How Does Freshwater and Saltwater Impact Oceans?
Put a blue dye strip in the salty water and the red dye strip in the other – remove strips and dispose of them. EXPLAIN: Salt increases water density. The teacher uses the simple schematics of two containers of equal volume, with an equal number of H and O atoms. One container has to share the space with additional atoms of Na and Cl, which causes hydrogen bonds to break and all the available atoms to be more closely packed together. As each atom has a weight, the total weight in the second container is higher, in other words it has a higher density. 6

Water Density Seawater is Denser than Freshwater
EXPLAIN: Salt increases water density. The teacher uses the simple schematics of two containers of equal volume, with an equal number of H and O atoms. One container has to share the space with additional atoms of Na and Cl, which causes hydrogen bonds to break and all the available atoms to be more closely packed together. As each atom has a weight, the total weight in the second container is higher, in other words it has a higher density. Pour the water into the two chambers as shown here 7

Water Density Seawater is Denser than Freshwater
EXPLAIN: Salt increases water density. The teacher uses the simple schematics of two containers of equal volume, with an equal number of H and O atoms. One container has to share the space with additional atoms of Na and Cl, which causes hydrogen bonds to break and all the available atoms to be more closely packed together. As each atom has a weight, the total weight in the second container is higher, in other words it has a higher density. Carefully – without jiggling the box, pull the plastic divider out. Observe what happens – Why?? 8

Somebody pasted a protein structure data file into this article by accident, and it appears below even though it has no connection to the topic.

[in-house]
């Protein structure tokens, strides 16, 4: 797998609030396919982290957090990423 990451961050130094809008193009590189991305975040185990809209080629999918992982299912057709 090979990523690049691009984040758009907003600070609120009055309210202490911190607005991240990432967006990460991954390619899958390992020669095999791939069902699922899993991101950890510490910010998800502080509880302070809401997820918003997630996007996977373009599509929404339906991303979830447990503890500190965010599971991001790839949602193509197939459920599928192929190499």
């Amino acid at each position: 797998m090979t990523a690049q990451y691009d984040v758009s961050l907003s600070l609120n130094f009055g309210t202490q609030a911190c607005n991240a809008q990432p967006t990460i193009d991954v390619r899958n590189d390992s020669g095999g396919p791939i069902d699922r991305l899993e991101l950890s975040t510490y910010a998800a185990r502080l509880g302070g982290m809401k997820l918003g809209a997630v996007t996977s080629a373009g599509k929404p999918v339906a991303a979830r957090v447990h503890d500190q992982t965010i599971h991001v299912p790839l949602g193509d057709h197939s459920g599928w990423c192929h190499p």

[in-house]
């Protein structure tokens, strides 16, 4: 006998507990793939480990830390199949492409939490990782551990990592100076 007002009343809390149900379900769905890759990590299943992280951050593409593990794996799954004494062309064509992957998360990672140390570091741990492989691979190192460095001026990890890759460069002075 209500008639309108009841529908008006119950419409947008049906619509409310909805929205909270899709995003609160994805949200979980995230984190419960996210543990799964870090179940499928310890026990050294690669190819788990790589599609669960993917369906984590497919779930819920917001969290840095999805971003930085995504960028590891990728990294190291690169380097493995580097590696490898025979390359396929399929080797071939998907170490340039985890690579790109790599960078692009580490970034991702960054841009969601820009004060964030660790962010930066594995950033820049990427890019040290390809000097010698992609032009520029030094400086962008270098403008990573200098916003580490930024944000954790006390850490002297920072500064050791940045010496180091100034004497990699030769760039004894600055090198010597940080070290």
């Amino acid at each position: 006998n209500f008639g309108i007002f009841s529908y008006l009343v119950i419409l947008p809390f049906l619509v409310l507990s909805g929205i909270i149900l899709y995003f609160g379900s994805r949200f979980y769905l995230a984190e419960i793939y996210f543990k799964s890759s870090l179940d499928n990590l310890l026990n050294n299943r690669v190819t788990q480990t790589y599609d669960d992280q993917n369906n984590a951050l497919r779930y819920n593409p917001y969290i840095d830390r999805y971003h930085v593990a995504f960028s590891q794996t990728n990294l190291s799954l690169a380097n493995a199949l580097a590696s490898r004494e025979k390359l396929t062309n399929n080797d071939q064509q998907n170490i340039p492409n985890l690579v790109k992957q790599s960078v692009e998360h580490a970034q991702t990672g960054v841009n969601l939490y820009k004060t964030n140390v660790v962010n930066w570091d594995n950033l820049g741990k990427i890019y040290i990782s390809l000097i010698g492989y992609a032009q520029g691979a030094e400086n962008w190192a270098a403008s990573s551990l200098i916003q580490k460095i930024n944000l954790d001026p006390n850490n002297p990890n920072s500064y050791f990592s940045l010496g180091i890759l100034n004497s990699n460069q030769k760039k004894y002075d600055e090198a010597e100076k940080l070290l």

Thermohaline circulation (thermo=temperature, haline=salt)
Thermohaline circulation is the part of the ocean circulation which is driven by density differences. Sea water density depends on temperature and salinity. Differences arise from heating and cooling at the sea surface and the introduction of freshwater into the salty sea water. Heat sources at the ocean bottom play a minor role.  EXPLAIN: The teacher now relates both the effect of heat and salt on density. He explains how water masses, which are pushed northward by the winds, cool down (increased density) and loose water vapor (which also increases the density) when approaching the North Pole, and therefore sink to the bottom. Bottom currents then carry the water around the globe (the Thermohaline circulation), and it resurfaces in certain areas. These areas where deep water resurfaces are very important in terms of primary productivity. 9

Thermohaline circulation (thermo=temperature, haline=salt)
As currents move water near cold areas, it gets colder (denser) The wind evaporates water but not the salt  seawater becomes saltier  denser Currents at the bottom of ocean that moves “packs” of water with different densities (combination of salt and temperature) around the globe  THERMOHALINE CIRCULATION EXPLAIN: The teacher now relates both the effect of heat and salt on density. He explains how water masses, which are pushed northward by the winds, cool down (increased density) and loose water vapor (which also increases the density) when approaching the North Pole, and therefore sink to the bottom. Bottom currents then carry the water around the globe (the Thermohaline circulation), and it resurfaces in certain areas. These areas where deep water resurfaces are very important in terms of primary productivity.